Patiala pegs and Adam bashers

I stumbled across this mignon little tome in Barnes & Noble one day a while back.   Along the lines of their phrasebooks, Lonely Planet has published Indian – English Language and Culture, and under that rubric they manage to stuff in all sorts of linguistic notes and cultural explanations.

My ties to the subcontinent began ages ago, heck, this whole filmi obsession dates back 12 years now.   I realized as I skipped around from one chapter to another that if I had had this wee volume back then, it would have put me in the HOV lane to knowing so many little factlets and details about Indian life that I’ve had to amass the hard way (over time and often purely accidentally, as a result of an interaction with someone, or something I saw in a film or read in a book).

Just to be clear, this is not a Hindi-English phrasebook.   Sure, there’s lots of Hindi translated, defined, explained, but there’s also some bits of Tamil, Punjabi, Maithili and Oriya, to name only a handful.

What this 224-page book sets out to do is explore that unique and wonderful variety of the English language that has bloomed in India, starting with the history, and for all you amateur linguists out there, wading into the origins of Indian English, European influences, British influences, Hinglish, pronunciations, grammar, word order (“When they are coming?” “What you would like to eat?”), idioms, and even gestures and body language (e.g. the various accompanying movements when making a promise).

Beyond that, the book explores lifestyles and society (everything from food and clothes to politics, sport and entertainment).   In the latter, of course the writers cover Indian movies and explain the origins of all the different -ollywoods out there, give a brief rundown of terms like “item number” and “picture chalegi” and then a quick (and quirky) list of   10 “household names” of the Indian filmi panthenon.   Amitabh, Shahrukh, Aamir and Ash are all there, and Mira Nair, but so’s Ajit also (illai, not the Tamil movie hero, rather Hamid Ali Khan, born 1922, died 1998) and Padma Lakshmi”¦”¦ ummm, okay”¦”¦er, wha??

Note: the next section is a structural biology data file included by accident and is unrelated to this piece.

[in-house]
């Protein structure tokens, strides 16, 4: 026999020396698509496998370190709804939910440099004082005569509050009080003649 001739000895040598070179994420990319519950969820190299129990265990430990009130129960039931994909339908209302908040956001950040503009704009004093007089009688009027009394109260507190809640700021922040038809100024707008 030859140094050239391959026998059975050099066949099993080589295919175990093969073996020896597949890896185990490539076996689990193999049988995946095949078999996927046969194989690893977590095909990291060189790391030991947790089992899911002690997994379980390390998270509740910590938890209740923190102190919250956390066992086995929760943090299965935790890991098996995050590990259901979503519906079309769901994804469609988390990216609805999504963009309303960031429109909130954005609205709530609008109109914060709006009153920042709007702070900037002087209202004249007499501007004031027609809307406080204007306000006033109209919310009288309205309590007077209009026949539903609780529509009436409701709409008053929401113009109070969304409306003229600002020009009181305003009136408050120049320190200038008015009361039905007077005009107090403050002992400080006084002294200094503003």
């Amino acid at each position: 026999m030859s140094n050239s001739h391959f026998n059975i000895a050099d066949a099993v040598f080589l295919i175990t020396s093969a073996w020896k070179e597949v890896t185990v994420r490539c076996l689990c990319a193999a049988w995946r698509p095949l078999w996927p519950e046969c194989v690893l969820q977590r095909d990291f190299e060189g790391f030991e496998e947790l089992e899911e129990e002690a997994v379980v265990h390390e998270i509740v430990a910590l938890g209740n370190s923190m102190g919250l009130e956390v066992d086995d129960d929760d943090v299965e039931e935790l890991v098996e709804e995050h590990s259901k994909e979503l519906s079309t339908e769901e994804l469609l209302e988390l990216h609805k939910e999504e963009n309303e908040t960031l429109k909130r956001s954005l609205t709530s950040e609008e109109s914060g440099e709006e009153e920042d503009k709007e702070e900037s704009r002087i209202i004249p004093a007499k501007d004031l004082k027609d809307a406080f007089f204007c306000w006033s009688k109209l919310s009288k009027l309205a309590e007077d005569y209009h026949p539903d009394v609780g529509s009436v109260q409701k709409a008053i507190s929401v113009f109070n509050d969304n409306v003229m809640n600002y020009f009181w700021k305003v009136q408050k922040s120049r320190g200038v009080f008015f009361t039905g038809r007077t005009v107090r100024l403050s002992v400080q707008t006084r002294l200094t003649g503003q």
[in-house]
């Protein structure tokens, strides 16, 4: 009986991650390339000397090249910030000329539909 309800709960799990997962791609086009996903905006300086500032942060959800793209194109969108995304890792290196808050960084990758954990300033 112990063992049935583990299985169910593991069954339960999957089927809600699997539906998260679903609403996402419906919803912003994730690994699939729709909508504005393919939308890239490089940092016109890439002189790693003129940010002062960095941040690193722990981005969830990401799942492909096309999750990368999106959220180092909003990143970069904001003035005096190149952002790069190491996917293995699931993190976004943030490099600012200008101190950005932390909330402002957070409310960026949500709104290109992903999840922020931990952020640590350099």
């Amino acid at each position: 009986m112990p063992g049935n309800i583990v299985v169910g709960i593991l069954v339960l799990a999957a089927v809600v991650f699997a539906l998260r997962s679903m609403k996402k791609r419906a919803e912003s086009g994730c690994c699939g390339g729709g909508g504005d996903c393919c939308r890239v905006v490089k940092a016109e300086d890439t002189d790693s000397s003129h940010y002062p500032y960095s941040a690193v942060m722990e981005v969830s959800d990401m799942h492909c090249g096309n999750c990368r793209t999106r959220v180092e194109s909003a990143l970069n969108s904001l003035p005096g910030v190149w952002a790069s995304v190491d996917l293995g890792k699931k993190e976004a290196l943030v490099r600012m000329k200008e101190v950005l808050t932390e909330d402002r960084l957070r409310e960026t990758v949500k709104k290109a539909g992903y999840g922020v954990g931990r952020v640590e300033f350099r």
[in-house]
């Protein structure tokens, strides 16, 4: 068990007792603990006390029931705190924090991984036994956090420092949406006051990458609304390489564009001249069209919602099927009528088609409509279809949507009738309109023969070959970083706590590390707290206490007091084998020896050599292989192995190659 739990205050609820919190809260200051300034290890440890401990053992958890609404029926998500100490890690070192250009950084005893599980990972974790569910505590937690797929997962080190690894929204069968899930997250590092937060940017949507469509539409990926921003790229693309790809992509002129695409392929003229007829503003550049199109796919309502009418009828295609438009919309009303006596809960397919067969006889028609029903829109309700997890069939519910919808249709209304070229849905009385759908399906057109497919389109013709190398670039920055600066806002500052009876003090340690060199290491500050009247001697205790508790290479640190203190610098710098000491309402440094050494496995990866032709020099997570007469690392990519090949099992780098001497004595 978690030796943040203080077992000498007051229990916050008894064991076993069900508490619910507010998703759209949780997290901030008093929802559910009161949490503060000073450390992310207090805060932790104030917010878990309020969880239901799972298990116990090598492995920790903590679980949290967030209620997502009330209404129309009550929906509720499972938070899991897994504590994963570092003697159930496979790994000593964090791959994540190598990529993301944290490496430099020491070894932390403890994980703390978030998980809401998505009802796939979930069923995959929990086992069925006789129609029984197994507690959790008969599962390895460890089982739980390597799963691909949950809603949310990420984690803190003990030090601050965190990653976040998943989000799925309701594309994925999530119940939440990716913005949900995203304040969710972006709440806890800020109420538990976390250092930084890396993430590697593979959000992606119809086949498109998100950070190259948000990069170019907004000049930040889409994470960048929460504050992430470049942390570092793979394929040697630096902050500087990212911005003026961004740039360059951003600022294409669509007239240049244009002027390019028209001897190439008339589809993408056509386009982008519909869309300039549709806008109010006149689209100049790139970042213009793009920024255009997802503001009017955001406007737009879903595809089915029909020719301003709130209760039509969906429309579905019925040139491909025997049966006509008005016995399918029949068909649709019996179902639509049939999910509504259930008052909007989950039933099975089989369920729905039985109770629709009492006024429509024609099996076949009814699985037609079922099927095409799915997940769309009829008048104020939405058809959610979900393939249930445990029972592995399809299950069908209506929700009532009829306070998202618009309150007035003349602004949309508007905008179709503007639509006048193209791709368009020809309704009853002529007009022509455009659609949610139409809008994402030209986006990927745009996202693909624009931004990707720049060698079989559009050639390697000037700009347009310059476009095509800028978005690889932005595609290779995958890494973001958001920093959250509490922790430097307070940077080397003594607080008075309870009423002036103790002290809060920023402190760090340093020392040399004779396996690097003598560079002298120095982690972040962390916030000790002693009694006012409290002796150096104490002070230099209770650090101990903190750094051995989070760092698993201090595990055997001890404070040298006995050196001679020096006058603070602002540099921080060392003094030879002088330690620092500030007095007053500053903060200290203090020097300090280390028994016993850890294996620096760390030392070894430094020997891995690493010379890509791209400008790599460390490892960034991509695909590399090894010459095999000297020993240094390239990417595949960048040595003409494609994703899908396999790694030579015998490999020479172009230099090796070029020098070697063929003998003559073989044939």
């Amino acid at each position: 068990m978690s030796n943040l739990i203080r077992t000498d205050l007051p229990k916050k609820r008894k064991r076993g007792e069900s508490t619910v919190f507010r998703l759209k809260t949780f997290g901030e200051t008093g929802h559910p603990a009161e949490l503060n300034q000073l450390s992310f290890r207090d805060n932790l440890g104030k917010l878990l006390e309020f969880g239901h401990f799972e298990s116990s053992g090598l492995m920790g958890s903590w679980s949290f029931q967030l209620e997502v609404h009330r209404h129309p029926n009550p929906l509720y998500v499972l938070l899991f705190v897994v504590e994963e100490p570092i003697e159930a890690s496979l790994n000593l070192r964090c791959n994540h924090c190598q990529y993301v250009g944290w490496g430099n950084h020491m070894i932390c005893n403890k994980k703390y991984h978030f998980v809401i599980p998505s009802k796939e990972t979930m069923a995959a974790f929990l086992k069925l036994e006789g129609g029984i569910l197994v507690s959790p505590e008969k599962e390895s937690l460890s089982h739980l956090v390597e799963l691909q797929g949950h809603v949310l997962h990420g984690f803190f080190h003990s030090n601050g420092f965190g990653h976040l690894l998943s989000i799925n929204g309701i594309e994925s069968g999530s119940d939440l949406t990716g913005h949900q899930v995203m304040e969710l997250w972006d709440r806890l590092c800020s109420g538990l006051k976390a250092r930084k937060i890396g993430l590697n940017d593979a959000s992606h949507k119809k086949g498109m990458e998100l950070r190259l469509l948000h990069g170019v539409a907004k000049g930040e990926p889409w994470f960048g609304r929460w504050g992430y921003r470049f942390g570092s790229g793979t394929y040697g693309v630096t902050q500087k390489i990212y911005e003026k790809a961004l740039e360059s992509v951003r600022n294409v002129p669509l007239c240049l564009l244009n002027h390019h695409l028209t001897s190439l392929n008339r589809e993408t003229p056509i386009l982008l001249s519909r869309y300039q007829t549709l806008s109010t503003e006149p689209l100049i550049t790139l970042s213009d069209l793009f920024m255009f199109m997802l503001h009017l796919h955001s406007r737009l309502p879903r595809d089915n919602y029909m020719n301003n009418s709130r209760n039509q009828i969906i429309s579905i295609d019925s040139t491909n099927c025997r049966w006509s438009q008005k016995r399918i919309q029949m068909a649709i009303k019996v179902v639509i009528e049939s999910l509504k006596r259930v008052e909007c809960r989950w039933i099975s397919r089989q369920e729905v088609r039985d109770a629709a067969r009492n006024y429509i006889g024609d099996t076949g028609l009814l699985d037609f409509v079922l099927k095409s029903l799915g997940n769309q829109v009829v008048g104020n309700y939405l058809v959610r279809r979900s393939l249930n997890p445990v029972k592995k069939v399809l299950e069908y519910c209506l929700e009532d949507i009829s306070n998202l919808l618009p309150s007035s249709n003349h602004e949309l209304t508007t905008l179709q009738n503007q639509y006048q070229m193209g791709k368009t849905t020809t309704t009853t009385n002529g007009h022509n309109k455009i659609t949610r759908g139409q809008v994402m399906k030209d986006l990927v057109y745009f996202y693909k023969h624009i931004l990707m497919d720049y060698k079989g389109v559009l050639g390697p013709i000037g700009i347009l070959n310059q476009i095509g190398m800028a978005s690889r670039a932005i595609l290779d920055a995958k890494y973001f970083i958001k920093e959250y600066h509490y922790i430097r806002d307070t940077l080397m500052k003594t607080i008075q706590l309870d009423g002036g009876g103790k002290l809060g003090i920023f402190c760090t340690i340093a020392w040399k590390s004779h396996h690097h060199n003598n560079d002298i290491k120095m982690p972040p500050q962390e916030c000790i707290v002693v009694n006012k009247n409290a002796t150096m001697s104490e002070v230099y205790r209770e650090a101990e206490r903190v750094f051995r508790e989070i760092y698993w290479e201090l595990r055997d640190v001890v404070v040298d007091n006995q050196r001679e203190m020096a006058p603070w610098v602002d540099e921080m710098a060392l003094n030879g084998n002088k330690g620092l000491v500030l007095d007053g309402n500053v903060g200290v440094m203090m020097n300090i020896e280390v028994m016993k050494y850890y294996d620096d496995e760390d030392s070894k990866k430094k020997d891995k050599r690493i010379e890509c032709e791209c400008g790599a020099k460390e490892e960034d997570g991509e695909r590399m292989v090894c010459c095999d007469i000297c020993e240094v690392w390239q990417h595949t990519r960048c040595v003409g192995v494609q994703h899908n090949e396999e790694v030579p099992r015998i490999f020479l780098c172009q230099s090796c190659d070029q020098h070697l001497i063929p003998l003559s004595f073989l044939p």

In spite of that one dubious sidebar, I’d still recommend the book, because it also explores slang, underworld vocabulary from fillums like Company and Sathya and Sarkar, and does a nice job of covering the gamut of local languages, albeit briefly and succinctly.

As someone who’s been devouring books on India for two decades, watching movies for more than half that, while also dabbling in Hindi and Tamil, and traveling back and forth every year in the new millennium, I still made little discoveries like the poet Nissim Ezekiel, the belief that you should not pick curry leaves after sundown and the origin of the word “pariah.”

For its size (a little wider and thicker than an iPhone) and price (US 8.99/UK 4.99) it is jam-packed with tons of info you’d be hard-pressed to find all in one book elsewhere.

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